Most people have never heard of Thich Nhat Hanh. But for some of us, just knowing about him became life-changing. He died about a week at his home in a temple in Vietnam at age 95. Over the course of his long life, he became a famous and influential Zen master with a devoted worldwide following.
My meditation classes—which I’ve done on and off for years—were based on his approach to Zen and living, and taught by a teacher who changed careers to dedicate her life to studying his way and becoming a leader. His lessons of “mindfulness” transformed modern thought and countless lives.
He became known for many things, including:
· His books, poems, teachings, and appearances
· His vocal resistance to the Vietnam war, and all wars
· His on-the-ground efforts to rebuild Vietnam’s villages and families after the destruction
· His decades-long exile from Vietnam for opposing war and oppression
· His nomination for a Nobel Peace Prize by his friend and follower, Martin Luther King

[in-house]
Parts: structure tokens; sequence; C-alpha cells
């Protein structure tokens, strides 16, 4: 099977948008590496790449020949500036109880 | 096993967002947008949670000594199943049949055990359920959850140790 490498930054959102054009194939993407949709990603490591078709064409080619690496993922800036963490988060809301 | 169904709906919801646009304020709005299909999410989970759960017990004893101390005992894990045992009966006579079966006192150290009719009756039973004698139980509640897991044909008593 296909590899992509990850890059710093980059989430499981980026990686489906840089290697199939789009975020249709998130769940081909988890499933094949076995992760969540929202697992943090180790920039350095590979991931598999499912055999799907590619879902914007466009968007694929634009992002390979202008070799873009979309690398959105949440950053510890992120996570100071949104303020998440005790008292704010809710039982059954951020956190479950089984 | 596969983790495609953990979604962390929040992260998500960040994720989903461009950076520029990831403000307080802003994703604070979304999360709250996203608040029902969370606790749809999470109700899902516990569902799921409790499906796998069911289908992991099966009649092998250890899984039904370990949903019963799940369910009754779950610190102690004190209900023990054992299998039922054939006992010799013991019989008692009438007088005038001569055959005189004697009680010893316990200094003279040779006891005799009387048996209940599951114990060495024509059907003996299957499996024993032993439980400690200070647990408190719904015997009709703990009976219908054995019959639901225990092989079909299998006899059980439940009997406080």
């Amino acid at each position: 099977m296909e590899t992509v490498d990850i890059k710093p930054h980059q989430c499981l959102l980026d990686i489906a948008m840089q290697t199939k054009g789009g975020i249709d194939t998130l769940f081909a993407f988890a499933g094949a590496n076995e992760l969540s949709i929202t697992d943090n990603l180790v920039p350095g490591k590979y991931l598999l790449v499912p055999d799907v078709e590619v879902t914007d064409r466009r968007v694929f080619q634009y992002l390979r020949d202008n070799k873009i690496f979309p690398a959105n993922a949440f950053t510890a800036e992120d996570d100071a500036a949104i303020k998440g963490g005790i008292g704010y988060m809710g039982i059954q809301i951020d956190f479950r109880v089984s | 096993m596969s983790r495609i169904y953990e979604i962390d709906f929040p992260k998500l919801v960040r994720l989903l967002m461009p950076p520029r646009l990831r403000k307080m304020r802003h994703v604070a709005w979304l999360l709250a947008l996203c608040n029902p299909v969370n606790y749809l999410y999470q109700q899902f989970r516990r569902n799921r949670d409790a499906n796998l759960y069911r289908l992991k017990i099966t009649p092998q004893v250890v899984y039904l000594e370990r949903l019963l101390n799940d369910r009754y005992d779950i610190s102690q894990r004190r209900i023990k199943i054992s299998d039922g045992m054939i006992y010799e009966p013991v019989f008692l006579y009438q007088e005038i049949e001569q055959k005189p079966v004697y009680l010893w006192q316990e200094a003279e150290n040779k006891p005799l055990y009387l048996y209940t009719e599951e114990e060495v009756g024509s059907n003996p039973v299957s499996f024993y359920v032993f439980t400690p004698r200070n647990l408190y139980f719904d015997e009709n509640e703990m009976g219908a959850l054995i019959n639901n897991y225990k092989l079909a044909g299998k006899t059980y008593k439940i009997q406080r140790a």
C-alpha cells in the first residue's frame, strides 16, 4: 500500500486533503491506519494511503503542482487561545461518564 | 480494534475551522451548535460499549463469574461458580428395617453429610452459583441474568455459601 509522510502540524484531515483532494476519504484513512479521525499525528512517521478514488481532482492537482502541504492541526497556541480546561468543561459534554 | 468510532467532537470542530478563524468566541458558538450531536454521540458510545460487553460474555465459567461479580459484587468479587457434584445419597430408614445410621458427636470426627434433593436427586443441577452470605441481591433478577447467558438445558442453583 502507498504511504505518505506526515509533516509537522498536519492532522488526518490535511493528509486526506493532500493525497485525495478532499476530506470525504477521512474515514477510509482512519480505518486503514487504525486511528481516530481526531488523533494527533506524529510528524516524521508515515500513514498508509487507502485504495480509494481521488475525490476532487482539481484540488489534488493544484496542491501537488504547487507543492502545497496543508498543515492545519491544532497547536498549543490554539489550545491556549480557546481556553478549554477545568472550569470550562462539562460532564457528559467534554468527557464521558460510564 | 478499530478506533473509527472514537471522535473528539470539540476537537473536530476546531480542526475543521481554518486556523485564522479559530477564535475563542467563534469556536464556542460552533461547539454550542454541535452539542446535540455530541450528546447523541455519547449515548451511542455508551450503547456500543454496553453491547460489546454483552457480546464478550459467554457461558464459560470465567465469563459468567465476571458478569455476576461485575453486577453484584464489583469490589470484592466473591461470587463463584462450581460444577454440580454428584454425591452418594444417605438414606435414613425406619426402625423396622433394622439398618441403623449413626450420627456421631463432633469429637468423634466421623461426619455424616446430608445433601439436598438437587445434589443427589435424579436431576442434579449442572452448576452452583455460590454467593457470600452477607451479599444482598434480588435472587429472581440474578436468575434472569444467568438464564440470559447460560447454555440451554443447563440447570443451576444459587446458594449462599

· His organization of dozens of monasteries and retreats, known as Plum Village, a quintessential destiny for a transformative spiritual sabbatical
If we are not fully ourselves, truly in the present moment, we miss everything.
One oft-cited example of his reach and openness was his visit to Google in 1913 at age 87—in the thick of the digital information revolution rather antithetical to his beliefs. Fearless and honest in all occasions, he offered the crowd messages of an alternative approach exemplary of why millions found solace in his presence and very existence, “We have the feeling that we are overwhelmed by information…We don’t need that much information.”
To become famous and influential was never Thich Nhat Hahn’s mission. But to help others with the challenges of human struggle, serenity of mind, and world peace all but created the paths for him. Countless people followed.
I am one. The commitment and effectiveness of internalizing his teachings comes and goes, as perhaps with all pursuits and practices of inner contentment. But my life would be much emptier—and at times lost—without the guidance of his wisdom and those who help spread his understanding.
To put it into BreakAway-speak, Thich Nhat Hahn was an original unplugger. An inspirational one-world traveler. And a courageous soul willing to embody and advocate a life beyond worry, weariness, and work.
We have lost a BreakAway hero. We know he is resting in peace.
Nonthinking is the secret to success. And that is why the time when we are not working, that time can be very productive, if we know how to focus on the moment.